- Submitted By: arunimahaldar
- Date Submitted: 02/23/2009 8:49 PM
- Category: Miscellaneous
- Words: 438
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Explain the ‘Gordon’s model’ related to ‘dividend ‘relevance school’.

Explain MM theory related to Dividend irrelevance

I hope you people are clear with the Walter’s model of dividend policy, Lets come to yet another popular model explicitly relating the market value of the firm to dividend policy developed by Myron Gordon.

Gordon’s Model

Gordon proposed a model of stock valuation using the dividend capitalisation approach. His model is based on the following assumptions:

1. All-equity firm: The firm is an all-equity firm, and it has no debt

2. No external financing: Retained earnings would be used to finance any expansion.

3. Constant return: The internal rate of return, r, of the firm’s investment is constant.

4. Constant cost of capital: The appropriate discount rate k for the firm remains

constant and is greater than the growth rate.

5. No taxes: Corporate taxes do not exist.

6. Constant retention: The retention ratio, b, once decided upon, is constant.

Valuation Formula: Based on the above assumptions, Gordon put forward the following formula:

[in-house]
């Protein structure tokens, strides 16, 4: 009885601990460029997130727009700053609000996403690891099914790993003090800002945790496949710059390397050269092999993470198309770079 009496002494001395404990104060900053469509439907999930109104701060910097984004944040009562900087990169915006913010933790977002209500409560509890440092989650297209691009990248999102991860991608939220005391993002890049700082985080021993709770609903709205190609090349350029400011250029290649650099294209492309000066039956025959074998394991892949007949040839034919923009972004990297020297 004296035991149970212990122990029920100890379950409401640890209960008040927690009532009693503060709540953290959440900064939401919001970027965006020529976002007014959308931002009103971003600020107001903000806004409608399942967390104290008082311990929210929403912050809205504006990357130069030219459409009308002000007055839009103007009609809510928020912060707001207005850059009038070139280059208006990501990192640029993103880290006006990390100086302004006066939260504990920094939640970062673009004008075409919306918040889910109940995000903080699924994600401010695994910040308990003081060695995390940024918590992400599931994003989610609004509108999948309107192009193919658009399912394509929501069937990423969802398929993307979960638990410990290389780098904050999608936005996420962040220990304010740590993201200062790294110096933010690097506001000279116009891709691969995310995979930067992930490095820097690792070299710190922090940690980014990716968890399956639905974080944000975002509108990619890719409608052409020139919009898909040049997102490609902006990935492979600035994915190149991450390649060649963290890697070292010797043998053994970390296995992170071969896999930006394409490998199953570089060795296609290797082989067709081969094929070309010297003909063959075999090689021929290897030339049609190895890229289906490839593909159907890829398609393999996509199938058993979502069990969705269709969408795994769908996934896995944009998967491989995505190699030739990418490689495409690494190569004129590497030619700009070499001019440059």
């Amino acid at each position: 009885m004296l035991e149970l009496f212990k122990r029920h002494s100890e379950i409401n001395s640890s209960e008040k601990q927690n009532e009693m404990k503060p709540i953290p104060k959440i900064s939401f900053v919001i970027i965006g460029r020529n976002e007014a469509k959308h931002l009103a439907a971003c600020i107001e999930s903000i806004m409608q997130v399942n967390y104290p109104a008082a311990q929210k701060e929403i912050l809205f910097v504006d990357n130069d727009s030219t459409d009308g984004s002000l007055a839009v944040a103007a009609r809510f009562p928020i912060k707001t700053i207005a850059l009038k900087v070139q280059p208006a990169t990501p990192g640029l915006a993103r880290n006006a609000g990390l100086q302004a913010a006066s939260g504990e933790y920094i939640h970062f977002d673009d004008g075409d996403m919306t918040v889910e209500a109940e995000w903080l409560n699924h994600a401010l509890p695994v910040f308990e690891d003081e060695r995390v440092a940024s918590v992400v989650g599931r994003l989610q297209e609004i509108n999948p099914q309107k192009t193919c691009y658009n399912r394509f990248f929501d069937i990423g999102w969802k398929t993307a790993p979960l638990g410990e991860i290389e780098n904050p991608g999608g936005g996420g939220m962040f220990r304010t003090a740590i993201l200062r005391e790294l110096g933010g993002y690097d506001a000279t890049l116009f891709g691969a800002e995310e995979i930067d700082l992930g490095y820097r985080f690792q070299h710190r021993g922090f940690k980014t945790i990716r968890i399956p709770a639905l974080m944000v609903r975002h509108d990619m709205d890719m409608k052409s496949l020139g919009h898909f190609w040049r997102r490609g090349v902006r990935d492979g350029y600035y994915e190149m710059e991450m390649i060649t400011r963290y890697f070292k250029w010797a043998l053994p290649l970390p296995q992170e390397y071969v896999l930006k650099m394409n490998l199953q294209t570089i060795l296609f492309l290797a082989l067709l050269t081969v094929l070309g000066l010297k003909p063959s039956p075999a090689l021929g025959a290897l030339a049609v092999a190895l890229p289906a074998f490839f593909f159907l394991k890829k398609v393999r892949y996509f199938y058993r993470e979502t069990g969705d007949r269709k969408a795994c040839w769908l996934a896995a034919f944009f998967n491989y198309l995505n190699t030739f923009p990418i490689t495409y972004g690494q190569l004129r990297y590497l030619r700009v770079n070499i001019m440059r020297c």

P0 = EPS1 (1-b)

k-br

P0 = price per share at the end of year 0

EPS1= earnings per share at the end of year 1

(1-b) = fraction of earnings the firm distributes by way of earnings

b= fraction of earnings the firms ploughs back

k= rate of return required by the shareholders

r = rate of return earned on investments made by the firm

br = growth rate of earnings and dividends

Let’s apply the Gordon’s formula to a practical illustration to be clearer. We will again take an example of three firms; growth, normal and the declining one. The financial highlights of all these firms is given as follows:

Growth firm

(r>k)

Normal firm

(r = k)

Declining firm

(rk.

• The marker value of the share, P0, increases with the payout ratio, (1-b), for declining firms. i.e. when r < k.

• The market value of the share is not affected by dividend policy when r = k

You must have noticed that Gordon’s model’s...